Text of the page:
A small but telling study has found two common eating habits you may be doing leading to piling on of pounds – eating too fast and eating bigger bites of food. While this finding may seem insignificant and not that surprising, it also has implications for linking the amount of food we eat to how healthy we are and the effect on weight gain. With obesity being one of the biggest health threats worldwide, the more lifestyle factors we can pinpoint as a potential risk factor for becoming overweight to obese helps in the fight against obesity.
The research, conducted at Pennsylvania State University, recruited 44 men and women ranging in age from 18 to 68. The participants met for a weekly lunch over the course of 4 weeks in which each was given various portion sizes of macaroni and cheese, served with water. As the participants ate, they were videotaped to help researchers assess how fast each participant ate and how big of a bite of food they took.
What the study found was that when the participants were given 75% larger portion sizes of macaroni and cheese for lunch, they ate as much as 43% more of the meal than smaller portions sizes provided.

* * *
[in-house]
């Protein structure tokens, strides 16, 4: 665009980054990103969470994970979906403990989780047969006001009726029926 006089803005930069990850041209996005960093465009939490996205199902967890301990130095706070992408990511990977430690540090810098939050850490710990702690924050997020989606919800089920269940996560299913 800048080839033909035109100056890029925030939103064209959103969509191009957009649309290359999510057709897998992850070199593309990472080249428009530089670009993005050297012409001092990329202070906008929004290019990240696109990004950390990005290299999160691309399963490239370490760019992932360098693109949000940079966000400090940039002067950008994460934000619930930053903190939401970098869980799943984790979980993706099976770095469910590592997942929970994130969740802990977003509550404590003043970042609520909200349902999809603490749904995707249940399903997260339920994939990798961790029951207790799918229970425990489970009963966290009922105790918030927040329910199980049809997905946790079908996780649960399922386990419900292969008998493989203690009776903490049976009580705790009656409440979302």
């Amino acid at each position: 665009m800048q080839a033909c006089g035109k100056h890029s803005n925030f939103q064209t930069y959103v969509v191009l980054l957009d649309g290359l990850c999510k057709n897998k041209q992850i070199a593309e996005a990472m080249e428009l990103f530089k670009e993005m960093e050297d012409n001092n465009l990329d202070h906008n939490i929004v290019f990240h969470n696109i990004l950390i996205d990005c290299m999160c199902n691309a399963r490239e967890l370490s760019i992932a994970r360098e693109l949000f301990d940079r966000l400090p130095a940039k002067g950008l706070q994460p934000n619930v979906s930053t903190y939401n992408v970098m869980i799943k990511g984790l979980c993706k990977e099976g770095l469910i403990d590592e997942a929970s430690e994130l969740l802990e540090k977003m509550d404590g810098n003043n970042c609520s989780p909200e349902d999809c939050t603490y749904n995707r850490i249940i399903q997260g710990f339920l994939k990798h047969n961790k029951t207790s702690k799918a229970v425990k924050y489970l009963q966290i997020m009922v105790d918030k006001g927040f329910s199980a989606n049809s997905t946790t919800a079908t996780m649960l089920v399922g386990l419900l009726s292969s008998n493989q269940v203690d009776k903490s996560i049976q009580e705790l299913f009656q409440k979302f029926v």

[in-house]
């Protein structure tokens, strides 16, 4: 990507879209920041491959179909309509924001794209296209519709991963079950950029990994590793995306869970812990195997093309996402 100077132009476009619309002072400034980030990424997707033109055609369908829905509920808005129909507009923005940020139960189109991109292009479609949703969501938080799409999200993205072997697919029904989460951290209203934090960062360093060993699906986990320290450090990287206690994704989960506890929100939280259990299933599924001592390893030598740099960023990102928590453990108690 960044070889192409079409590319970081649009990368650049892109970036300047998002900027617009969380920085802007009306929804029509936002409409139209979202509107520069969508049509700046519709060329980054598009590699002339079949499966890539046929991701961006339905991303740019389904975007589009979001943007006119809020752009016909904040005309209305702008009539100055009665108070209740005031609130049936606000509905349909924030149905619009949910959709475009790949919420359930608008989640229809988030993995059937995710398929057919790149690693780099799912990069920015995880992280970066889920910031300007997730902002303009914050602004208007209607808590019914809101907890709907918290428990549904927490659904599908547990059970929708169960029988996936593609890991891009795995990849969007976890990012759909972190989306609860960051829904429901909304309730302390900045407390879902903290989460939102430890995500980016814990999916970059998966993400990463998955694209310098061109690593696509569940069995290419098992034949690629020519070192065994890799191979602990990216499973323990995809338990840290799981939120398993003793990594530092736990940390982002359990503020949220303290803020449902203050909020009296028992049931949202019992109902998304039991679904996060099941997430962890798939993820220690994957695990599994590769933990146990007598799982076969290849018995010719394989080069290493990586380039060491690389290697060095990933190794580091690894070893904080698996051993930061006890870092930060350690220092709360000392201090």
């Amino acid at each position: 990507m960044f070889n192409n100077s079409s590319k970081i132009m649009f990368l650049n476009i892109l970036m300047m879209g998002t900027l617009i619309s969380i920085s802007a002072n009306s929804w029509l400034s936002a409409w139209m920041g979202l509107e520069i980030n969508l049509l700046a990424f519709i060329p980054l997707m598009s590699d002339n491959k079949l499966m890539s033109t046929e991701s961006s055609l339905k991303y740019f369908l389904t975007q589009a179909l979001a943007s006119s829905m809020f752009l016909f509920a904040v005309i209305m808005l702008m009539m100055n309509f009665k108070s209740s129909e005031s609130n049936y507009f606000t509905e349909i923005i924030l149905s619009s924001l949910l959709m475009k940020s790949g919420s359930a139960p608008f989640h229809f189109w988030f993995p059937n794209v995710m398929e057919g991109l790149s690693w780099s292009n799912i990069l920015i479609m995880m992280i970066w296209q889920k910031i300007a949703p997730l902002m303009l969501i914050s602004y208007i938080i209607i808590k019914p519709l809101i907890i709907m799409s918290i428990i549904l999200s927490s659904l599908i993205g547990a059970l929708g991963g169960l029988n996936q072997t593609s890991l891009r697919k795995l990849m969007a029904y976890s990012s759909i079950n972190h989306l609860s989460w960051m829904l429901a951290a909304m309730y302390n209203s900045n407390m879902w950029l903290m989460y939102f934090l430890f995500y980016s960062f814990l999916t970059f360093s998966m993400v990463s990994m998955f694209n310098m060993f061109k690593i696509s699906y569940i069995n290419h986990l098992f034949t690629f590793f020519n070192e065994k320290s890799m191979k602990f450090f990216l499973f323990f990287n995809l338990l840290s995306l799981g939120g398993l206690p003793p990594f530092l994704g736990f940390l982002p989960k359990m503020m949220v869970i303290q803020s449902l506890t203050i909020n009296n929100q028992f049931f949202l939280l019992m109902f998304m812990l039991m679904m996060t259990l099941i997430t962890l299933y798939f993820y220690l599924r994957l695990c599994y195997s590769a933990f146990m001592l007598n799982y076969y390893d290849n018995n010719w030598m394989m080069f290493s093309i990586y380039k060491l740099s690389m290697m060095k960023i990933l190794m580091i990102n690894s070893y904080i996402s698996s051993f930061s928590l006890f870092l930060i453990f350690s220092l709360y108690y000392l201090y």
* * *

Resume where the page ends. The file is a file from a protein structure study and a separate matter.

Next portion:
The study also found that the speed of eating didn’t change with bigger portion sizes. Rather, participants who either ate fast or took larger bites with each forkful ate more food overall.
These findings remind us that in our busy world, it’s not unusual for us to eat quickly and in a hurry. However, when we eat fast, it’s much easier to eat a lot more food than our bodies really need. Overtime, excess caloric intake can lead to weight gain. It takes the brain about 20 minutes to realize that you’ve had enough to eat which is why fast eating is associated with overeating.
Eating fast not only increases the risk of becoming overweight or obese but it’s also linked to other health problems, including:
Now, let’s take a look at large portion sizes. Over the past 25 years, restaurant portion sizes in American have grown substantially. Many of us have grown accustomed to these overly large portions sizes that most of us have no idea what a proper amount of food to be eating should look like.
The problem is that eating even just 100 extra calories each day for a year will result in a 10 pound weight gain. Keep in mind too, that the serving size shown on Nutrition Facts labels on food packages is not how much you should be eating but are based on what people actually do eat. In other words, the serving sizes shown are not a “one size fits all” kind of recommendation for everyone.
To help curb eating large portion sizes of food that simply add on more calories than what you need at the end of the day, here are a couple of helpful hints: